Both models penalise the inclusion of a non-zero coefficient, using a penalty function. LASSO regression penalises in a way that is proportionate to the absolute magnitude of the coefficient, and ridge regression penalises in a way that is proportionate to the square of the coefficient. Neither model penalises inputs in the likelihood function where the coefficient is set to zero. For inputs into the likelihood function where a coefficient is non-zero, LASSO regression penalises values near zero more heavily, whereas ridge regression penalises values far from zero more heavily. (In your question, you seem to be making the error of thinking that the squared value is always more than the absolute value. That is not true. For input values with magnitude less than one, the absolute value is larger than the square.)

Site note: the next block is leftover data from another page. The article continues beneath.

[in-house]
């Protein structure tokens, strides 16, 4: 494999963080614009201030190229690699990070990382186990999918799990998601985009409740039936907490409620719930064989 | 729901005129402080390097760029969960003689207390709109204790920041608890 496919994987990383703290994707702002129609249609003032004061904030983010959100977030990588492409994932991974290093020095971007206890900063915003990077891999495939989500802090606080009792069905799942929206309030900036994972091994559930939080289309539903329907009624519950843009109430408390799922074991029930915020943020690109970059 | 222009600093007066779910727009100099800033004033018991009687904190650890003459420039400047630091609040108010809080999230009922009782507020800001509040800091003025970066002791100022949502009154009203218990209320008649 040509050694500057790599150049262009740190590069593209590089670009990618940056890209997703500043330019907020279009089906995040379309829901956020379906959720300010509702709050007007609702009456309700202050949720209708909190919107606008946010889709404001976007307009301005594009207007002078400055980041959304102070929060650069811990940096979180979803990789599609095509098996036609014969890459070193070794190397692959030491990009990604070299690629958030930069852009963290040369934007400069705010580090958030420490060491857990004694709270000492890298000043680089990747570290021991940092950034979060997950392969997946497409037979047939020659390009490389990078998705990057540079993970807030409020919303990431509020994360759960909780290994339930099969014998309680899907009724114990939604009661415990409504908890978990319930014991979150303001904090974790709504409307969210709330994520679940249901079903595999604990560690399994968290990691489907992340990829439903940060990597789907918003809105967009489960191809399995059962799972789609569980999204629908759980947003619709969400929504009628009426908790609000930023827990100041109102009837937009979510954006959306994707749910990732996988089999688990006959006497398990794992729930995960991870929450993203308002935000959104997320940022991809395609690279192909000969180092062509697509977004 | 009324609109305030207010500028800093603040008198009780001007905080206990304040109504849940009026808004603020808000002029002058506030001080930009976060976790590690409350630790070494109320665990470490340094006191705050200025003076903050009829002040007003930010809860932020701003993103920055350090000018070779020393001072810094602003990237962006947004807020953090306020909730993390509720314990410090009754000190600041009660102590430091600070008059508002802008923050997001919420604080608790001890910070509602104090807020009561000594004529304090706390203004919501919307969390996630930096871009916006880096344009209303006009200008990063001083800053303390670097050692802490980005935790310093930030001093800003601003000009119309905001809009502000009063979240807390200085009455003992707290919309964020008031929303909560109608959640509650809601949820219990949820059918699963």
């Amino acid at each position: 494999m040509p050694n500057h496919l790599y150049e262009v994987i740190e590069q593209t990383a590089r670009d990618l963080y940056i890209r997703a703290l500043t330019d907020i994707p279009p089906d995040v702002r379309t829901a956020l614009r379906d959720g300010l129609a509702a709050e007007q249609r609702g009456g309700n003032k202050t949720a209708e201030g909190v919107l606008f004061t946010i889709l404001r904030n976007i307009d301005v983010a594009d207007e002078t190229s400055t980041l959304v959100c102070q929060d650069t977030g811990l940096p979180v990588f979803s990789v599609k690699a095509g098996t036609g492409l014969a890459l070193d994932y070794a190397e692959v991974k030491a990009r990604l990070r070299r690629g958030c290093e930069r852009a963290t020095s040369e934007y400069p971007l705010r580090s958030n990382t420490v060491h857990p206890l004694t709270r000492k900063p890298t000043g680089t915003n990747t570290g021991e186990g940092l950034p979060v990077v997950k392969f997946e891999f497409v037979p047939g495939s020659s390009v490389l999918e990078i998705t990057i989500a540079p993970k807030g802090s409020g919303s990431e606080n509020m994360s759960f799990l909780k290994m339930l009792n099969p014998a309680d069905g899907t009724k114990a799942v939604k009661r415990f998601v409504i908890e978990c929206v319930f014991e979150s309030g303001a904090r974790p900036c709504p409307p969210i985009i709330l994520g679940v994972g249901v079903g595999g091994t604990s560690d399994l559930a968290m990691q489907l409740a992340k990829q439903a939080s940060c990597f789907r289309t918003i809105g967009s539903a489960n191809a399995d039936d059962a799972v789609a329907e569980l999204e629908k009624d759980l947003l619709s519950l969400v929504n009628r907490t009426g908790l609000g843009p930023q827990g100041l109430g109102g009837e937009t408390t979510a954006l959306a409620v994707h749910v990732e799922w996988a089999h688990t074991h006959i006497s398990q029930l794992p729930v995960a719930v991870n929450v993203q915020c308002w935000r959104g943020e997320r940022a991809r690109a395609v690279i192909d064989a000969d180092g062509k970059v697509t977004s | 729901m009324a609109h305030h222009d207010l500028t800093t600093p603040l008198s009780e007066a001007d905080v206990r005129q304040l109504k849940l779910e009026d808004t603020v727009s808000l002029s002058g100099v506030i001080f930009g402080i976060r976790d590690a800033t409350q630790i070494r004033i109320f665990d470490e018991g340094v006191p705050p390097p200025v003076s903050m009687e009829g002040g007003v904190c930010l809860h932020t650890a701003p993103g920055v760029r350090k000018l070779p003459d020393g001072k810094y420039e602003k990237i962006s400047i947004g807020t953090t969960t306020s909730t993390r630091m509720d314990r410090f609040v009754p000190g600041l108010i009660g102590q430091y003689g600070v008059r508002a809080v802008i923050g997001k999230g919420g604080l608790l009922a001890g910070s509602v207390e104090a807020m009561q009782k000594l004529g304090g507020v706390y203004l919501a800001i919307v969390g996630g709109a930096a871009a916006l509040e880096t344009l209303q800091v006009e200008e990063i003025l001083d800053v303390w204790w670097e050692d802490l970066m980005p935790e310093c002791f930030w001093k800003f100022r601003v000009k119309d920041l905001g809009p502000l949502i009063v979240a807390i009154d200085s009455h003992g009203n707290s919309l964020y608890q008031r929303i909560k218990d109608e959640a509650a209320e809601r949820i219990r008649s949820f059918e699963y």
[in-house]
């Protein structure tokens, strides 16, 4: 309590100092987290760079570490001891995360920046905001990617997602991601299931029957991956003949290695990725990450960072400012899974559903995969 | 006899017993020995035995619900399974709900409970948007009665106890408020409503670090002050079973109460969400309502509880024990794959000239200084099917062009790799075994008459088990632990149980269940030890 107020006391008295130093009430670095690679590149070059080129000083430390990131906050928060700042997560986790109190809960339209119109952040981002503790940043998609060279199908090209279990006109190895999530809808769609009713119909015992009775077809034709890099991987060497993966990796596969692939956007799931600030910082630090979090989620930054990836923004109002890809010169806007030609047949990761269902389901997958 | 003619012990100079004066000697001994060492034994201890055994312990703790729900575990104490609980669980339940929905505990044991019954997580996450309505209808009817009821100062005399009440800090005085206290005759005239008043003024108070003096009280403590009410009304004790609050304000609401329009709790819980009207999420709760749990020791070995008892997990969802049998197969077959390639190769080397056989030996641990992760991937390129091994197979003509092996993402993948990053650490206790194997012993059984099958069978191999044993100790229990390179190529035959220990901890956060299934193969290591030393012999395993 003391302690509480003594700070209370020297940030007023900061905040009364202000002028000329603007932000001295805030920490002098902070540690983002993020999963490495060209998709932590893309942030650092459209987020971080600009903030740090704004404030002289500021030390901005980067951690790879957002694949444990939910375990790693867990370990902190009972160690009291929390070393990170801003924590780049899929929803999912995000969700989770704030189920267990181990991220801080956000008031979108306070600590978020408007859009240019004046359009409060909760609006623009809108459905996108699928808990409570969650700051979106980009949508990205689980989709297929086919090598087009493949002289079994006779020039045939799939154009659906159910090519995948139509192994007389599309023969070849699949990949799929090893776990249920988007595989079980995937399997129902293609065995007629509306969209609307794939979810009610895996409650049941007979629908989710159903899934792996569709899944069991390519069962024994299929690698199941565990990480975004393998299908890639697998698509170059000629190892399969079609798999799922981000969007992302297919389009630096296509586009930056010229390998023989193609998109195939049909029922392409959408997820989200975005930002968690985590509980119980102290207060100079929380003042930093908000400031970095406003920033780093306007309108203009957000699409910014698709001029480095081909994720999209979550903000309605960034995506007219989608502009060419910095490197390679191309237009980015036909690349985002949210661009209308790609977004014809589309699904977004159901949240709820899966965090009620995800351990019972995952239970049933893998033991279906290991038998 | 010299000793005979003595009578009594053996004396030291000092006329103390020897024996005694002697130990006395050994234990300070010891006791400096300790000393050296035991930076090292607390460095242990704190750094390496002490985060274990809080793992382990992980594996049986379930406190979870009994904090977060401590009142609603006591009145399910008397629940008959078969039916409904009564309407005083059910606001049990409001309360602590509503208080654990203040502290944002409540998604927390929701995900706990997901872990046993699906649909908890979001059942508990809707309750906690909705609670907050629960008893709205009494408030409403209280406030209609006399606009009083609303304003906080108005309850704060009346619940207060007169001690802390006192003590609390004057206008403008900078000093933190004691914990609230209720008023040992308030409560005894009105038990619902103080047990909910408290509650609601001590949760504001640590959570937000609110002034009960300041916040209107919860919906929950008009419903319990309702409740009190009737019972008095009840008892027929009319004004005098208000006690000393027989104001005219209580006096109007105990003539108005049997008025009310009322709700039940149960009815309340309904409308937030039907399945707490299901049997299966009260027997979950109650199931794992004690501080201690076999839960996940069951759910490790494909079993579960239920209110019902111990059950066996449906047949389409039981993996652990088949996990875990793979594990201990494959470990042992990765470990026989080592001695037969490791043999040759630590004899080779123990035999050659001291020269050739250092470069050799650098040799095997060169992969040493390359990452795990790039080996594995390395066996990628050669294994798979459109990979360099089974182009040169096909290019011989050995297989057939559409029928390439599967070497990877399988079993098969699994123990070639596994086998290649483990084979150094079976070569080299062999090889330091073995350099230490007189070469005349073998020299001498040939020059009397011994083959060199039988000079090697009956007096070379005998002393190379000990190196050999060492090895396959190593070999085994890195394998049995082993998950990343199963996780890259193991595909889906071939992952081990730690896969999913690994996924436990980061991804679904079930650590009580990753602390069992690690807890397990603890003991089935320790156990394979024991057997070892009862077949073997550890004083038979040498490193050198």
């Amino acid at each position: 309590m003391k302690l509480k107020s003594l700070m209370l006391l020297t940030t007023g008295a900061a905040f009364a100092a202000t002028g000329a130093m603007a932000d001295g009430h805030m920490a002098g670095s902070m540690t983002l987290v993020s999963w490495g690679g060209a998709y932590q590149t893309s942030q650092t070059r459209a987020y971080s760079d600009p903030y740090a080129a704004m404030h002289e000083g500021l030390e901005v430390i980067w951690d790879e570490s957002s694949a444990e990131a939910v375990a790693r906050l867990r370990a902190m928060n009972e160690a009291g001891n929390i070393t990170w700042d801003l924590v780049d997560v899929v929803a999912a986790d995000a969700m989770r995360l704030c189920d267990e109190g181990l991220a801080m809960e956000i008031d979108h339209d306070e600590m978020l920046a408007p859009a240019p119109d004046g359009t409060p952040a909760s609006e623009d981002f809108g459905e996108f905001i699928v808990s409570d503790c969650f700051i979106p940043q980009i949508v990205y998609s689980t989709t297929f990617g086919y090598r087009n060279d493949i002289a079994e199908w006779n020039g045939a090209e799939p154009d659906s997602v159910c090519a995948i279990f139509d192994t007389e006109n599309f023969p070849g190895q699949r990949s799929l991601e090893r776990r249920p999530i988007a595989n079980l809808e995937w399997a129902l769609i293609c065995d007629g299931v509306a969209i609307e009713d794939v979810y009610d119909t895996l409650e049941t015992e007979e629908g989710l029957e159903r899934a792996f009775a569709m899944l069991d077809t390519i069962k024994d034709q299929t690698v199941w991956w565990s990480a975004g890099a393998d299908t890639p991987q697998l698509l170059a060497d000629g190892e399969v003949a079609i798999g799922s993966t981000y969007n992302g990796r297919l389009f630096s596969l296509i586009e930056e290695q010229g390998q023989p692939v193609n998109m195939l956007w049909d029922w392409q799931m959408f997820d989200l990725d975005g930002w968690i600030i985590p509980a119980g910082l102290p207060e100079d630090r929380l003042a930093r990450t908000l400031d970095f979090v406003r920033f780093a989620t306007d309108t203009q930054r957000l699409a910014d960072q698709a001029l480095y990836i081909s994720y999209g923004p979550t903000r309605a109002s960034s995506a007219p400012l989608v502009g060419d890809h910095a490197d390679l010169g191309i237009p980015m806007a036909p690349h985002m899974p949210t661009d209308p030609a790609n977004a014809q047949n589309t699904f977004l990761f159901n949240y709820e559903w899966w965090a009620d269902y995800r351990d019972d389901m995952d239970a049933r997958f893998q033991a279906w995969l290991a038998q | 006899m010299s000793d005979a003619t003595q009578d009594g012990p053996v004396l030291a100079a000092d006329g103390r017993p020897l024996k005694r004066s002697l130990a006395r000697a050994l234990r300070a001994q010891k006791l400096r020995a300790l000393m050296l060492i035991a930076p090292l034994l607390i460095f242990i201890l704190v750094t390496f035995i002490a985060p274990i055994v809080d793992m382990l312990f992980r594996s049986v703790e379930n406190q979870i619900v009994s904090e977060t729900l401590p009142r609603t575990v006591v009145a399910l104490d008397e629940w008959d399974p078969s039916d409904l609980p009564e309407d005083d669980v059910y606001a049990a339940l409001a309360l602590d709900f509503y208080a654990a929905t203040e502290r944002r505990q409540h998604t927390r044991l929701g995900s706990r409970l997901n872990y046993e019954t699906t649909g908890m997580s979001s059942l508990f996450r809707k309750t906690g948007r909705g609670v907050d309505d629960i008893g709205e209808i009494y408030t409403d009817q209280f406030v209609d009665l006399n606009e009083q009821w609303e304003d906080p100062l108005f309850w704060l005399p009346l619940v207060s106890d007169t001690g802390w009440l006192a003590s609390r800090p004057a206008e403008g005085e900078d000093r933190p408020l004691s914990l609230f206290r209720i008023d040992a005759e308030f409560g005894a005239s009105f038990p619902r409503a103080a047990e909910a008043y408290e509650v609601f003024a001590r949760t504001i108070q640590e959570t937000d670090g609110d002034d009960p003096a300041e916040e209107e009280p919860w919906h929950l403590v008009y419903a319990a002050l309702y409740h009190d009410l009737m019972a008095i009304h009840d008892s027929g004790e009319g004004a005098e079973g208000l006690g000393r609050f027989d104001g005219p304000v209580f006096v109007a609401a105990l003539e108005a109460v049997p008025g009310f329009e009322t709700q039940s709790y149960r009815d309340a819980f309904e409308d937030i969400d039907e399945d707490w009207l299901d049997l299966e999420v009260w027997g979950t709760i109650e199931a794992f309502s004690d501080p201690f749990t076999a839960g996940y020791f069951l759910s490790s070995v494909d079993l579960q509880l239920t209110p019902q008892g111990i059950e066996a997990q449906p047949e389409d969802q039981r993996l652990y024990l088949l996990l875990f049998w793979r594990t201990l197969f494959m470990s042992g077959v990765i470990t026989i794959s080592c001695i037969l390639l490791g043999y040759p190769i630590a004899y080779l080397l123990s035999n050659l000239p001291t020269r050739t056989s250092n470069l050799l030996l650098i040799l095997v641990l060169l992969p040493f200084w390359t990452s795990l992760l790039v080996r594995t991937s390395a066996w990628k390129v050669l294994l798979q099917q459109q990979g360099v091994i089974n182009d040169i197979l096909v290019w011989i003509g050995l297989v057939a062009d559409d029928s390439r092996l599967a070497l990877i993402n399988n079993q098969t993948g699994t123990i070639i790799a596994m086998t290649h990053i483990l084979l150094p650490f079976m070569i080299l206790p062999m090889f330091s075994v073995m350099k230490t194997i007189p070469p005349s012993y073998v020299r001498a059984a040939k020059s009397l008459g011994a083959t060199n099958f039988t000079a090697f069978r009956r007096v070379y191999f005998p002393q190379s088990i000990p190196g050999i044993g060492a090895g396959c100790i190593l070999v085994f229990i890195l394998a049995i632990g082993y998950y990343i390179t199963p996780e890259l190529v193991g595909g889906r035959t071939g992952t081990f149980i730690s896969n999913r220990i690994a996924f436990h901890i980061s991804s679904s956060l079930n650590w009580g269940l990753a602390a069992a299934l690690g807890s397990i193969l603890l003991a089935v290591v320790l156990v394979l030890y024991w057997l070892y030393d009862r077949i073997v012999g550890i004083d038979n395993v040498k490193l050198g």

Intuition tells us that ridge regression will tend to outperform LASSO regression in cases where the true non-zero coefficients are close to zero, relative to the noise in the regression. In this case, ridge regression penalises these values less, so it is more likely to estimate non-zero values for these coefficients. LASSO regression penalises these coefficients more, so it is more likely to incorrectly estimate them to be zero. On the basis of this intuition, I would recommend that you compare these models for some data generated from a regression with coefficients that are small relative to the noise in the regression. If you were to conduct a simulation study with cases like this, you should find that ridge regression tends to outperform LASSO in these cases.